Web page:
A natural partnership: The Stewardship Credit Program
Imagine a world where a rancher has the ability to turn their hard-earned and well-cared for grassland and waterways into cash in their pockets!
It’s always been a personal dream of mine to better connect the good work that cattle producers do for our land, the natural products come from it and the benefits those products create for the world around us. Everything from clean air, clean water, wildlife habitat all come from sustainable stewardship of our natural land in Alberta and across Canada — largely things that we all tend to take for granted.
In 2008, the Nature Conservancy of Canada (NCC) purchased the Sandstone Ranch in partnership with the Alberta Conservation Association, Alberta Fish and Game Association and the Sandstone Ranch Grazing Co-op. The 4,200-acre (1,700-hectare) ranch is located in prime foothills fescue grassland not far from the Montana border on the Milk River Ridge of Alberta.
Immediately there seemed potential to turn this traditional conservation project into something very non-traditional. As the NCC representative for this area of the province, I approached the Sandstone Grazing Co-op members with the unique idea of leasing the grazing on the Sandstone ranch to the co-op for a decreased lease rate when the individual co-op members demonstrated sustainable stewardship of their personal ranches. This Stewardship Credit Program enabled NCC to proactively give back to the cattle producers who inherently care for this landscape.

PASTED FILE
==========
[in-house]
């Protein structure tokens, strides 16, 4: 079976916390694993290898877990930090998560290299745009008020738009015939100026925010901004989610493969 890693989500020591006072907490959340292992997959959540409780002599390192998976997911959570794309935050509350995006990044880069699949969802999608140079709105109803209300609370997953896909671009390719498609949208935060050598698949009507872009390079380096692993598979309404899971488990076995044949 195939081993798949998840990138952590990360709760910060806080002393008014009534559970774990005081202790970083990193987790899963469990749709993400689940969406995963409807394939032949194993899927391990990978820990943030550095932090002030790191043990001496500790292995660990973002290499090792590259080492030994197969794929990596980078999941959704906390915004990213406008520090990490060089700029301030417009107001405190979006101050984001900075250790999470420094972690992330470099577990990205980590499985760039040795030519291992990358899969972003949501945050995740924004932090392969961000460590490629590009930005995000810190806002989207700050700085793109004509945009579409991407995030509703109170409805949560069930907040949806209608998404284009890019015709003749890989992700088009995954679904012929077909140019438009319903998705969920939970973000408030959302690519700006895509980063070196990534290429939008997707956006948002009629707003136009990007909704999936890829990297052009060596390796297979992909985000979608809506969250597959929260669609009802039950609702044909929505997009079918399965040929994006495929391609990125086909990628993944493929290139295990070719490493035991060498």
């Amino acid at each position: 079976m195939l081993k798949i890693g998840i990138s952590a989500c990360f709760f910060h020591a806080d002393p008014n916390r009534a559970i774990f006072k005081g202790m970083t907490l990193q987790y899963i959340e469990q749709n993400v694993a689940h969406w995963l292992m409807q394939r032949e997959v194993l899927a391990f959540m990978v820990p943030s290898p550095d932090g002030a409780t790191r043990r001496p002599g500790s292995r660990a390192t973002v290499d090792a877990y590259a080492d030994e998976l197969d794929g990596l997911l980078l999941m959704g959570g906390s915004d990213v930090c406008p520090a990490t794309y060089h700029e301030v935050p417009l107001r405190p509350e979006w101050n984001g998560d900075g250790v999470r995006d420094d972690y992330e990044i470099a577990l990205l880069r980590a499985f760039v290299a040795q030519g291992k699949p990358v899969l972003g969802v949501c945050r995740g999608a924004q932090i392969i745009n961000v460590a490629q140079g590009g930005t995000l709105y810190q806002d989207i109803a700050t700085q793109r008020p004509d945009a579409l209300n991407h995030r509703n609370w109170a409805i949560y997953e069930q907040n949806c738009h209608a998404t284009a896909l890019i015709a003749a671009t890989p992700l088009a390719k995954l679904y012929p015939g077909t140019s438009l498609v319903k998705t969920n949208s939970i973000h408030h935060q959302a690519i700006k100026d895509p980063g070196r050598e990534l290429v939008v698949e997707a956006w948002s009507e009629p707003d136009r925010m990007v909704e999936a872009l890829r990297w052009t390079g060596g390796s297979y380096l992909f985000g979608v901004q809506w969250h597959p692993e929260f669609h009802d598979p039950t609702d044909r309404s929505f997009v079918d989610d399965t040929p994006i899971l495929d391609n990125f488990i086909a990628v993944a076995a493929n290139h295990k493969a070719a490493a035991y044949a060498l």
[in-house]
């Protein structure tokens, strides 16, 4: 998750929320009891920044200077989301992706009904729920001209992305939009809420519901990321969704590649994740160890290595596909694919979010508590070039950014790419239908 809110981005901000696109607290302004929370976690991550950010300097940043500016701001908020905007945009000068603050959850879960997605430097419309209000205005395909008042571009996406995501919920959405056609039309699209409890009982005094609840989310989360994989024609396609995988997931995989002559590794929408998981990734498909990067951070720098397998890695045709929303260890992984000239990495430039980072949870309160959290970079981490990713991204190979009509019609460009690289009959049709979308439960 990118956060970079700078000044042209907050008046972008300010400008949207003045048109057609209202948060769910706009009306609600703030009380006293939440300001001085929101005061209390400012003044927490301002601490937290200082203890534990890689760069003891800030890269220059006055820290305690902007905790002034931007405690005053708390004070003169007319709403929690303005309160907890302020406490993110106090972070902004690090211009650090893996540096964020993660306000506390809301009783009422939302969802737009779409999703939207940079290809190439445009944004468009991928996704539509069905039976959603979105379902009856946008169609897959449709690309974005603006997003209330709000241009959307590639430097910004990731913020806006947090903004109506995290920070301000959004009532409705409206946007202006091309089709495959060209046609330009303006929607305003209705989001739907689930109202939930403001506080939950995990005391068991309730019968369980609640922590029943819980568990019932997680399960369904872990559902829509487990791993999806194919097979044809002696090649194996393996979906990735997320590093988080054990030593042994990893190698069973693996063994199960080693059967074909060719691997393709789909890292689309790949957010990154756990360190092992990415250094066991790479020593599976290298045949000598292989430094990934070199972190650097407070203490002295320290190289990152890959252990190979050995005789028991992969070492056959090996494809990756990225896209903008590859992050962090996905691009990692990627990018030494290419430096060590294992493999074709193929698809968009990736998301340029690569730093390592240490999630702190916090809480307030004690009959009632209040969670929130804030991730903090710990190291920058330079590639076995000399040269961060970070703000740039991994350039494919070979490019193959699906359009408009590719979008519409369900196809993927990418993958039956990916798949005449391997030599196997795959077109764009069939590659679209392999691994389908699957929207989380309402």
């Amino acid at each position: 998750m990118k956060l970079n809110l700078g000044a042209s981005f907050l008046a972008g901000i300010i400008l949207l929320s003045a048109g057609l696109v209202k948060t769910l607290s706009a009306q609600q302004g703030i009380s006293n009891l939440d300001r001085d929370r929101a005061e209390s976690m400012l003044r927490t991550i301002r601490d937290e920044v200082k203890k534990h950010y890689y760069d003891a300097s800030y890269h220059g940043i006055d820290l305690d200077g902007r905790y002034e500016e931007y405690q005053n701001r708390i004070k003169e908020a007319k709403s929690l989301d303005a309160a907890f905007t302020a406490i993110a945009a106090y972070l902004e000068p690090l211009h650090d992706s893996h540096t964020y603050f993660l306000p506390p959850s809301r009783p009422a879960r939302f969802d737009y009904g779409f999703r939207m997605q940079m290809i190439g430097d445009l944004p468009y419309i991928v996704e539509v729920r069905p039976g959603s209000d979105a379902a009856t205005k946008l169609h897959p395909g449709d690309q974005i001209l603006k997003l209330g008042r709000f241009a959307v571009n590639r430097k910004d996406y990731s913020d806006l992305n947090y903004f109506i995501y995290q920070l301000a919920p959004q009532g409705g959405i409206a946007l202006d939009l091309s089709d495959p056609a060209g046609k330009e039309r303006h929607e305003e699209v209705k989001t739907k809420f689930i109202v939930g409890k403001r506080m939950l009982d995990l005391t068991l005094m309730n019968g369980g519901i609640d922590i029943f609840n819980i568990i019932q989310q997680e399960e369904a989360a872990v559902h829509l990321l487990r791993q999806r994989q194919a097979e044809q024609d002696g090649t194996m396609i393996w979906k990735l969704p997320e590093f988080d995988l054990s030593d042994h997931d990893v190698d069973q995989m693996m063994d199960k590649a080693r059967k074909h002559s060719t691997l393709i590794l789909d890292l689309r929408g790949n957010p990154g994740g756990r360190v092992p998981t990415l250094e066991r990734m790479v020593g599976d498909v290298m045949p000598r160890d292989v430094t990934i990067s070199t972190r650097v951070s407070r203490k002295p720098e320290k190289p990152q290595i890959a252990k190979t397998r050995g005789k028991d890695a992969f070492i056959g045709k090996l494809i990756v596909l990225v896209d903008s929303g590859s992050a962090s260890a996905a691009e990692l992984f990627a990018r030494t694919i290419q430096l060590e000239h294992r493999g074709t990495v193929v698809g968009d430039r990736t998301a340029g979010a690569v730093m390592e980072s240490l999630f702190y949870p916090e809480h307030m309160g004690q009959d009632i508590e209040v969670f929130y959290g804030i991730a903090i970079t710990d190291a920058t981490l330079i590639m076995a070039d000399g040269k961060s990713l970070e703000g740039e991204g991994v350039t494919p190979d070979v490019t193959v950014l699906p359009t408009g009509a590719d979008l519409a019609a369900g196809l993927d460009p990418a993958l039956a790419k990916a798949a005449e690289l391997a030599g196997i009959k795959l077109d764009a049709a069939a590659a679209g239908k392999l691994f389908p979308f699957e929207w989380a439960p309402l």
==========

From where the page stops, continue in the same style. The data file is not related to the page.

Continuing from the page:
Piloting the Stewardship Credit Program
With the aid of a grant from the Canadian Agricultural Adaptation Program from Agriculture and Agri-Food Canada, NCC launched a pilot project for the Stewardship Credit Program for the Sandstone Ranch. Over a five-year timeframe, NCC researched, set up and tested this pilot project with the four participating members of the Sandstone Ranch Grazing Co-op.
The ranchers can earn up to 2000 credits in a year (equivalent to $2000) in return for maintaining the health of their land as well as for implementing specific land management projects that will work to increase that land health. A few examples of these stewardship projects include off-stream water development, temporary fencing to influence cattle distribution, and winter grazing.
A win-win for ranchers and conservation
With this pilot project now complete, I am really pleased to share some of our successes. By leveraging our land purchase of the Sandstone Ranch, we managed to influence an additional 5,000 acres (2,023 hectares) of land with four neighbouring ranchers for a fraction of the cost it would have been to purchase this same amount of land. Over the five years of this pilot project, NCC has awarded more than 32,000 credits to the participants in the program.
A how-to manual for the Stewardship Credit Program has been recently completed. It outlines all the details of the program, NCC’s experience and the great success of the program.
For me personally, being the NCC lead on this project has been incredibly fulfilling. I have built lasting relationships with the cattle producers we have partnered with on this project, been humbled many times by their wealth of knowledge of their land and surprised and honored by their support. I knew we were making positive progress when the grumbles from the back of the room turned to questions, then turned to quiet as they listened, then finally to smiles and jokes and nods.
I am truly hopeful that other conservation organizations across Canada can share in this experience, learn from it and try it.